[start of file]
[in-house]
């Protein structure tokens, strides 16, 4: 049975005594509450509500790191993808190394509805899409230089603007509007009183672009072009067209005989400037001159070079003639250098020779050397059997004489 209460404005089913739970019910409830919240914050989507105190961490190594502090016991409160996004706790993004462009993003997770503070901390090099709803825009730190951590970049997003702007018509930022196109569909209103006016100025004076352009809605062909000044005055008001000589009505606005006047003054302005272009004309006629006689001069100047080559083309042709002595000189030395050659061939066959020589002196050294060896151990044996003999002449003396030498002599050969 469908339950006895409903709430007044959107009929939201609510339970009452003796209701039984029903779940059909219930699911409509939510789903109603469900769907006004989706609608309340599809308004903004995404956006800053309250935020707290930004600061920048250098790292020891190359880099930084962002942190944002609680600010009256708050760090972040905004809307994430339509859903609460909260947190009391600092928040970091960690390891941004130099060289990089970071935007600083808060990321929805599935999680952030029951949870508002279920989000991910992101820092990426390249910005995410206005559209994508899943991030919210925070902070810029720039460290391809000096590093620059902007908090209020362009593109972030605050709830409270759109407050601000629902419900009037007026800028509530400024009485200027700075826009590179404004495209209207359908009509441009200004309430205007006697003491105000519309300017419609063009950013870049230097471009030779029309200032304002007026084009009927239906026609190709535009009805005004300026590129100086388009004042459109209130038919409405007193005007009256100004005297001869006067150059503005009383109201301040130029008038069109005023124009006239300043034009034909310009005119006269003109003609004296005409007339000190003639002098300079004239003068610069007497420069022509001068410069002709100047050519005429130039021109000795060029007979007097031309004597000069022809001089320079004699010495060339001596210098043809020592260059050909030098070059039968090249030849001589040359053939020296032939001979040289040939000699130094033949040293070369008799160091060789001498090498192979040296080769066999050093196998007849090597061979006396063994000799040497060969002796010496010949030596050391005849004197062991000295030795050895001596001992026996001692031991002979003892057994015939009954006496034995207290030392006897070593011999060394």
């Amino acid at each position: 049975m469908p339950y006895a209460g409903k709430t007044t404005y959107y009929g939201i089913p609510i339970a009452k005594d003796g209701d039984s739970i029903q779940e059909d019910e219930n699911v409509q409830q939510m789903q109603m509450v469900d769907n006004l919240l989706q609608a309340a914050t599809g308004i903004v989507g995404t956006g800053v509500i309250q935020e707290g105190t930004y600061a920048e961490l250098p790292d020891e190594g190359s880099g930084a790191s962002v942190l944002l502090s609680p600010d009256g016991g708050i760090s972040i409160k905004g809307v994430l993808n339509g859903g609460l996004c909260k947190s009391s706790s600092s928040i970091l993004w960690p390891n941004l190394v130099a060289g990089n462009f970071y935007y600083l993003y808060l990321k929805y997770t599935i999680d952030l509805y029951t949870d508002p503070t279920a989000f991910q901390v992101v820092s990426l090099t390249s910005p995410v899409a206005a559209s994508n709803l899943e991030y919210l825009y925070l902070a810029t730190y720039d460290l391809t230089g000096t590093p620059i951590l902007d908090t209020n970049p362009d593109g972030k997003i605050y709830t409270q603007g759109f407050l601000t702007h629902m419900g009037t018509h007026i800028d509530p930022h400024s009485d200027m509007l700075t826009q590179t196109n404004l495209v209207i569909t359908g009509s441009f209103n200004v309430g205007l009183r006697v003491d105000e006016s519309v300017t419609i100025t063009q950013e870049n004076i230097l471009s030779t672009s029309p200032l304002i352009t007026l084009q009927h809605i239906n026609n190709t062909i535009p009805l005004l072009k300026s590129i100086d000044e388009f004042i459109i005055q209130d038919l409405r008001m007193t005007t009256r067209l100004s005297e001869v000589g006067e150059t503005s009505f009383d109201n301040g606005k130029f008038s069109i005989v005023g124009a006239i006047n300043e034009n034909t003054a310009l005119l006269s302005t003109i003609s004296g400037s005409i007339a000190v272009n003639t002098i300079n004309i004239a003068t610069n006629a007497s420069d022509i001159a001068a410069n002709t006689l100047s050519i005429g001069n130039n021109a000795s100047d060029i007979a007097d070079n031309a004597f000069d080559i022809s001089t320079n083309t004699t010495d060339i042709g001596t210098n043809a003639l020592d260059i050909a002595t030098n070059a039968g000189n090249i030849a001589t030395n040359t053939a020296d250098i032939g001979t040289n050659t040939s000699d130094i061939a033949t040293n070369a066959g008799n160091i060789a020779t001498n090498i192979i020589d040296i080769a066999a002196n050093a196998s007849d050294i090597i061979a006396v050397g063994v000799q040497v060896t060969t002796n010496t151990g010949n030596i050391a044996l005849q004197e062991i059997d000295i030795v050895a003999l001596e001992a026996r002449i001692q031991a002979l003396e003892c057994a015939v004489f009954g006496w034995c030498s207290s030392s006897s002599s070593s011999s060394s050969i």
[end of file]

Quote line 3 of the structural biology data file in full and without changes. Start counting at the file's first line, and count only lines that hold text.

């Amino acid at each position: 049975m469908p339950y006895a209460g409903k709430t007044t404005y959107y009929g939201i089913p609510i339970a009452k005594d003796g209701d039984s739970i029903q779940e059909d019910e219930n699911v409509q409830q939510m789903q109603m509450v469900d769907n006004l919240l989706q609608a309340a914050t599809g308004i903004v989507g995404t956006g800053v509500i309250q935020e707290g105190t930004y600061a920048e961490l250098p790292d020891e190594g190359s880099g930084a790191s962002v942190l944002l502090s609680p600010d009256g016991g708050i760090s972040i409160k905004g809307v994430l993808n339509g859903g609460l996004c909260k947190s009391s706790s600092s928040i970091l993004w960690p390891n941004l190394v130099a060289g990089n462009f970071y935007y600083l993003y808060l990321k929805y997770t599935i999680d952030l509805y029951t949870d508002p503070t279920a989000f991910q901390v992101v820092s990426l090099t390249s910005p995410v899409a206005a559209s994508n709803l899943e991030y919210l825009y925070l902070a810029t730190y720039d460290l391809t230089g000096t590093p620059i951590l902007d908090t209020n970049p362009d593109g972030k997003i605050y709830t409270q603007g759109f407050l601000t702007h629902m419900g009037t018509h007026i800028d509530p930022h400024s009485d200027m509007l700075t826009q590179t196109n404004l495209v209207i569909t359908g009509s441009f209103n200004v309430g205007l009183r006697v003491d105000e006016s519309v300017t419609i100025t063009q950013e870049n004076i230097l471009s030779t672009s029309p200032l304002i352009t007026l084009q009927h809605i239906n026609n190709t062909i535009p009805l005004l072009k300026s590129i100086d000044e388009f004042i459109i005055q209130d038919l409405r008001m007193t005007t009256r067209l100004s005297e001869v000589g006067e150059t503005s009505f009383d109201n301040g606005k130029f008038s069109i005989v005023g124009a006239i006047n300043e034009n034909t003054a310009l005119l006269s302005t003109i003609s004296g400037s005409i007339a000190v272009n003639t002098i300079n004309i004239a003068t610069n006629a007497s420069d022509i001159a001068a410069n002709t006689l100047s050519i005429g001069n130039n021109a000795s100047d060029i007979a007097d070079n031309a004597f000069d080559i022809s001089t320079n083309t004699t010495d060339i042709g001596t210098n043809a003639l020592d260059i050909a002595t030098n070059a039968g000189n090249i030849a001589t030395n040359t053939a020296d250098i032939g001979t040289n050659t040939s000699d130094i061939a033949t040293n070369a066959g008799n160091i060789a020779t001498n090498i192979i020589d040296i080769a066999a002196n050093a196998s007849d050294i090597i061979a006396v050397g063994v000799q040497v060896t060969t002796n010496t151990g010949n030596i050391a044996l005849q004197e062991i059997d000295i030795v050895a003999l001596e001992a026996r002449i001692q031991a002979l003396e003892c057994a015939v004489f009954g006496w034995c030498s207290s030392s006897s002599s070593s011999s060394s050969i």